Your monthly checklist of the top gardening jobs in March. Our expert tips and advice will help your garden flourish this March.
Fruit & Vegetables
Start planting your vegetables.
- Sow courgettes, tomatoes and chillies in the greenhouse, or indoors.
- Vegetable beds will need hoeing otherwise weeds will start to germinate.
- Onions and shallots sets can be planted, keep them 10-15 apart.
- Parsnips, spinach, turnips, radishes, broad beans and some carrot varieties can be planted outside.
- Early potato varieties can be planted in trenches.
- Use a nitrogen-rich fertiliser to feed cabbages.
- Bare-root asparagus crown can be planted in raised beds, or well-drained soil; plant in an open sunny location.
- Lettuce, early peas and summer cauliflower can be sown outside, under horticultural fleece.
It’s time for mulching.
- Fruit trees can be mulched with garden compost, or well-rotted manure, keeping away from the tree trunk.
- Rhubarb can be mulched, take care not to cover the crown which mulch.
- Plant strawberries in hanging baskets, away from slugs. Cover with a cloche to encourage early fruiting.
- Blueberry plants can be fed with ericaceous plant fertiliser.
- Cut autumn-fruiting raspberry canes down to the ground, to stimulate new growth.
Take care of the ground.
- Dig well-rotted manure, compost or green waste into your garden beds.
- Weed vegetable seeds beds for adding your layer of rotted manure, compost or green waste.
- Cover any prepared soil with black plastic sheets, keeping it dry and warm for planting.
- Prune overwintered fuchsia back to one or two buds to encourage growth.
- Prune winter-flowering jasmine after flowing, cut back the previous year’s growth down to 5cm from the old wood.
- Keep pruning roses to encourage strong growth.
- Prune early-flowering clematis once their flowers have finished, and summer-flowering ones before they start actively growing.
- Cut back dead foliage from perennials to encourage new growth.
- Deadhead daffodils once the flowers finish, leave the foliage to die back naturally.
- Deadhead winter pansies to stop them from setting seed.
- Deadhead hydrangeas before new growth start.
Start planting flowers.
- Plant new roses, shrubs and climbers.
- Plant faded forced bulbs in the garden for next year.
- Plant lilies and other summer-flowering bulbs.
- Plant native hedges to encourage more wildlife.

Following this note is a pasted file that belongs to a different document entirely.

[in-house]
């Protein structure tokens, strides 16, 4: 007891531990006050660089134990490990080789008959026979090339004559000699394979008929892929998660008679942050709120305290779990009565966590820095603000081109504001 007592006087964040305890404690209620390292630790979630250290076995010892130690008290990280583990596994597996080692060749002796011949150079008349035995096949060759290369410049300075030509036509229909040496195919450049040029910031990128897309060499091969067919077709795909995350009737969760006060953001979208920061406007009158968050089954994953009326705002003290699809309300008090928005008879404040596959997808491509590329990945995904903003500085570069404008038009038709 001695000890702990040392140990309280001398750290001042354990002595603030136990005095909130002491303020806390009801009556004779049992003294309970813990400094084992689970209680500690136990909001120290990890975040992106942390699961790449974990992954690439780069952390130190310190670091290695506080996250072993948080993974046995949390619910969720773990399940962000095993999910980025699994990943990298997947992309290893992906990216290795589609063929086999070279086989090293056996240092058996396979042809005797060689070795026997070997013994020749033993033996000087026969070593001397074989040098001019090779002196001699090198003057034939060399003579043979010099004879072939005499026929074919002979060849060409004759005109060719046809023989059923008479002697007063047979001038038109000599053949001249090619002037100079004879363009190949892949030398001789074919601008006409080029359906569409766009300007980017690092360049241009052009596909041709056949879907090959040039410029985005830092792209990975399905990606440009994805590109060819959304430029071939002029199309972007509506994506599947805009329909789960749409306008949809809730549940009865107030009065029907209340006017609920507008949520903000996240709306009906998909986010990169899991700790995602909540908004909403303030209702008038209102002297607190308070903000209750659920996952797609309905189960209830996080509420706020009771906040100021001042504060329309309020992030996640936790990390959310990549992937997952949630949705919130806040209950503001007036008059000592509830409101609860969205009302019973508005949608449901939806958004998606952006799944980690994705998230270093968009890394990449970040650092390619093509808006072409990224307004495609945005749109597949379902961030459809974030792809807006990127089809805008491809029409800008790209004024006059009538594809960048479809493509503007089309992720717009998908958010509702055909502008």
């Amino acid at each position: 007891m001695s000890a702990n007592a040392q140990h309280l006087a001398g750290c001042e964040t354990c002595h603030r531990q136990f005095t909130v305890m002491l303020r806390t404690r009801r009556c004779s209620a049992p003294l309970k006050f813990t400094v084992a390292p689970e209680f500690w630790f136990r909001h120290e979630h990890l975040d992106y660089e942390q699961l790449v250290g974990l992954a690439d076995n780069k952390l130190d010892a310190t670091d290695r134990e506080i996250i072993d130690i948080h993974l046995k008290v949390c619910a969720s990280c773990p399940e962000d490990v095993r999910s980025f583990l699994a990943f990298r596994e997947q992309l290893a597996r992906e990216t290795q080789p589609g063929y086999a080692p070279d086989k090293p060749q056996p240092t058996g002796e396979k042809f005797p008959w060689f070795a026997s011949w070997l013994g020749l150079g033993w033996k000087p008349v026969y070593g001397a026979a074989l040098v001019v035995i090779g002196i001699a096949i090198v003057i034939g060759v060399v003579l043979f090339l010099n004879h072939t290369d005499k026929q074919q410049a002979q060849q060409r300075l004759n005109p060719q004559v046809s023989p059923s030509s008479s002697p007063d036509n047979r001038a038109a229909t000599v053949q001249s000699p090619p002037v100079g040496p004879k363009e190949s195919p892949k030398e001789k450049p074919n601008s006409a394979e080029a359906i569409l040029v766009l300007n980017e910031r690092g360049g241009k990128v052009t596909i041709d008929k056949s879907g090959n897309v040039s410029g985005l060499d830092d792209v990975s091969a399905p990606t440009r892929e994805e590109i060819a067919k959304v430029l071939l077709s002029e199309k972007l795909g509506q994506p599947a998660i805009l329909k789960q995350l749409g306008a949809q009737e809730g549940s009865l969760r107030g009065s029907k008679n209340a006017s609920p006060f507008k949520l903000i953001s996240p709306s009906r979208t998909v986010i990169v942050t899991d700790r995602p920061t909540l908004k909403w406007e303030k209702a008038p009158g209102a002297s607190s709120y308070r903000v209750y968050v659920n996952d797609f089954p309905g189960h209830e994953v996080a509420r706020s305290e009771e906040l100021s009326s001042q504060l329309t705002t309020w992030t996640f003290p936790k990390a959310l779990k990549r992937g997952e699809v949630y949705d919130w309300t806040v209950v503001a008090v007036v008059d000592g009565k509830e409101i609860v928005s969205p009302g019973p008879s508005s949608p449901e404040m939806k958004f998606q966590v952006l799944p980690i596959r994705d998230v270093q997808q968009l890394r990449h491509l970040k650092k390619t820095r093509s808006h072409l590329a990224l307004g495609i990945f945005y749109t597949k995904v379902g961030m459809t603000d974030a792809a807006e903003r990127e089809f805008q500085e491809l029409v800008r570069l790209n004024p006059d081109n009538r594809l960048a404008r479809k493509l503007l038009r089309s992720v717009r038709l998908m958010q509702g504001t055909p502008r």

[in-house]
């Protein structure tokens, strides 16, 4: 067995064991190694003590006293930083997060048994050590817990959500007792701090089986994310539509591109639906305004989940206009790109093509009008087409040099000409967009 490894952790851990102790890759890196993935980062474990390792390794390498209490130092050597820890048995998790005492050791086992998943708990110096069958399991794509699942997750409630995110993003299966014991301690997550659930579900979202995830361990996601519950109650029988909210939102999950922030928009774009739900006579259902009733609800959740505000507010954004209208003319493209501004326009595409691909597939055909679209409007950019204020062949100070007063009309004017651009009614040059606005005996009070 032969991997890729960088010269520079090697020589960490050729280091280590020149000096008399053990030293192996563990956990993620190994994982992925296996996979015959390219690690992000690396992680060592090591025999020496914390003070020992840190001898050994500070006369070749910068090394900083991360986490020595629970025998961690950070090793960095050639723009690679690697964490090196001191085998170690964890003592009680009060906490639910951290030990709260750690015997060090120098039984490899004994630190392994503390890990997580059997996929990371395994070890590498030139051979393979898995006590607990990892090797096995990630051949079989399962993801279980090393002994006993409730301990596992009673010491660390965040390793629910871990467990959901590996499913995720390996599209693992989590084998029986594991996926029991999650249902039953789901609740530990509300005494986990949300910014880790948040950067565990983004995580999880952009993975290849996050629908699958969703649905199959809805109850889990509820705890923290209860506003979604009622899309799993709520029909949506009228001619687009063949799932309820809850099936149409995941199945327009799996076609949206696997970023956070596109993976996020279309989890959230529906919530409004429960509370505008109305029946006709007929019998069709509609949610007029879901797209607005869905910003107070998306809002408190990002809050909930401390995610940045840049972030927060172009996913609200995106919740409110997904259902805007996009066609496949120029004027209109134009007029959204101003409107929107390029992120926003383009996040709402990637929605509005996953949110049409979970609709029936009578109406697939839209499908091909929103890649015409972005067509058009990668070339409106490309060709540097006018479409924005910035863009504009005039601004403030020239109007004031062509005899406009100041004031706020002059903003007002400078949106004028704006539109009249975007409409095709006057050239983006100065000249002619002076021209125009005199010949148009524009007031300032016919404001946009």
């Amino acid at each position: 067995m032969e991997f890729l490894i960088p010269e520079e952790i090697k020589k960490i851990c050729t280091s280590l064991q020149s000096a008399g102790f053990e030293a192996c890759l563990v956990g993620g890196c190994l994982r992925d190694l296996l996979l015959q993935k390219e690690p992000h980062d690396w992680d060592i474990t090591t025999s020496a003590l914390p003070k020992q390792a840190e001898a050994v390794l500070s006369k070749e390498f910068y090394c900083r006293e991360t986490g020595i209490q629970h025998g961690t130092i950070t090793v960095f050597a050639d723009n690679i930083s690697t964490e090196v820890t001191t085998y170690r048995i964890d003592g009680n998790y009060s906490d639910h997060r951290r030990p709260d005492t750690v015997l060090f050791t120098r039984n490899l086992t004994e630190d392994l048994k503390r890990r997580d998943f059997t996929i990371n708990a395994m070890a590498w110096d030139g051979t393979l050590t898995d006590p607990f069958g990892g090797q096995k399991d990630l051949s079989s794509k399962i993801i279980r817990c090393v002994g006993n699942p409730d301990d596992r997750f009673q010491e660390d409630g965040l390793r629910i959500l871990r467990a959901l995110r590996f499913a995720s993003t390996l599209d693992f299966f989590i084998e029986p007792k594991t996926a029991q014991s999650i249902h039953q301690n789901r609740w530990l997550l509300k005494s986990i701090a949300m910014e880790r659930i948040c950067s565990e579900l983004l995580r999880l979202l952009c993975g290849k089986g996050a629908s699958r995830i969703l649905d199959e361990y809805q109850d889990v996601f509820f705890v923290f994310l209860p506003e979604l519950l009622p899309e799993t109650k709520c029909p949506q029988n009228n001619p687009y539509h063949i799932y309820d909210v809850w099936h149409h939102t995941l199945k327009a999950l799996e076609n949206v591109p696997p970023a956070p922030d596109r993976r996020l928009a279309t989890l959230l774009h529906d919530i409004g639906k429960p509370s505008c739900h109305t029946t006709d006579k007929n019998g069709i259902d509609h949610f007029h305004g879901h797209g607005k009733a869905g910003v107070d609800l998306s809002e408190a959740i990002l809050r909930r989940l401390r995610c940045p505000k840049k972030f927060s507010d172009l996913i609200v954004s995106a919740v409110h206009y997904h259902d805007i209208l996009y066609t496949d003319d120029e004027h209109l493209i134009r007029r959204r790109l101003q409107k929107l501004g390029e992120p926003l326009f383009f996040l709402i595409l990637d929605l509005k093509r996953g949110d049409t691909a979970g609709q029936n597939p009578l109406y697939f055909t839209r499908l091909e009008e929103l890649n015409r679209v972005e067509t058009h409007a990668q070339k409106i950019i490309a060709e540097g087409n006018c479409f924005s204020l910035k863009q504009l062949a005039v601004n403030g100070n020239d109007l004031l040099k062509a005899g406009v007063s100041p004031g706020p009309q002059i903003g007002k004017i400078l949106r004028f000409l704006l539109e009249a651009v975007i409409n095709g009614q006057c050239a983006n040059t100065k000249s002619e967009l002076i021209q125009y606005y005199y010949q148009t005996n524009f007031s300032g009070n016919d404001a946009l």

- Sow hardy annuals outdoors, including cosmos, zinnia and dahlias.
- Sow native wildflower seeds in trays.
Feed & Tidy your garden.
- Feed roses with a balanced fertiliser or special rose feed as they grow.
- Feed hedges, shrubs and trees with a slow-release fertiliser.
- Use general-purpose fertiliser on flowerbeds, shrubs, hedges and around roses.
- Feed ericaceous shrubs (camellias, azaleas and rhododendrons) with an ericaceous fertiliser.
- Tidy borders by removing weeds, then mulch with compost.
- Tidy up alpines as they flower, remove dead foliage, and then mulch with grit to keep the foliage off the damp soil.
- Check any tender new shoots for aphids, and remove them before any infestations.
Keep on sowing.
- Sow sweet peas in deep pots, and place them in a greenhouse or a sunny windowsill.
- Sow dwarf french beans in a large pot for a June harvest.
- Sow coleus in the greenhouse or a warm windowsill.
- Sow annual climbers such as Climbing Nasturtium (Tropaeolum majus) and Black-Eyed Susan (Thunbergia alata).
- Take basal cuttings (bottom cutting) from perennials, such as lupins and delphiniums.
- Plant freesia bulbs in a rich, loam-based compost, for a fragrant garden this summer.
- Keep on track of pests such as mealy bugs, and treat them straight away.
- Open greenhouse vents on sunny days to prevent extreme humidity levels.
- Protect newly sowed beans, mangetouts, sweet peas and beans from mice.
- Remove bubble insulation in the greenhouse once temperatures rise.
- Plant your celery, lettuce, parsley and celeriac indoors before transferring them into the garden.
- Pot up any overwintering cannas into compost, then place them into a warm location for optimum growth.
Lawns and soil.
- Mow your lawn once it starts to grow again, choose a dry day and mow higher than usual.
- Recut any lawn edges if required.
- Prepare soil for growing lawn straight from seed.
- Invest in a soil-testing kit to help choose the right plants for your garden.
- Remove emerging perennial weeds by using an electric or gas weeder, try the Green Power Turbo Gas Weeder.
Look after the wildlife.
- Continue putting out food for garden birds, especially as the breeding season is underway.
- Place bug boxes or small structures where insects can lay their eggs.
- Install a new pond or water feature to attract wildlife.
- Remove any pond netting that was left over from autumn and winter.
- Place slug barrier products around any new shoots of hostas and susceptible perennials.
- Clean watering cans with hot soapy water to prevent fungal diseases.
- Purchase a composter before the growing season gets underway, check out our new EasyMix 2-in-1 Composter.
- Clear any moss and algae from paths, driveways and patios.
- Top of planters and raised beds with fresh compost and topsoil.
- Install an automatic watering system for the summer months ahead, check out our automatic watering range.
- Give your shed a spring clean and tidy up.
We hope you enjoyed reading about the top gardening jobs in March. If you’d like to get involved, drop us a comment below with your plans for this month!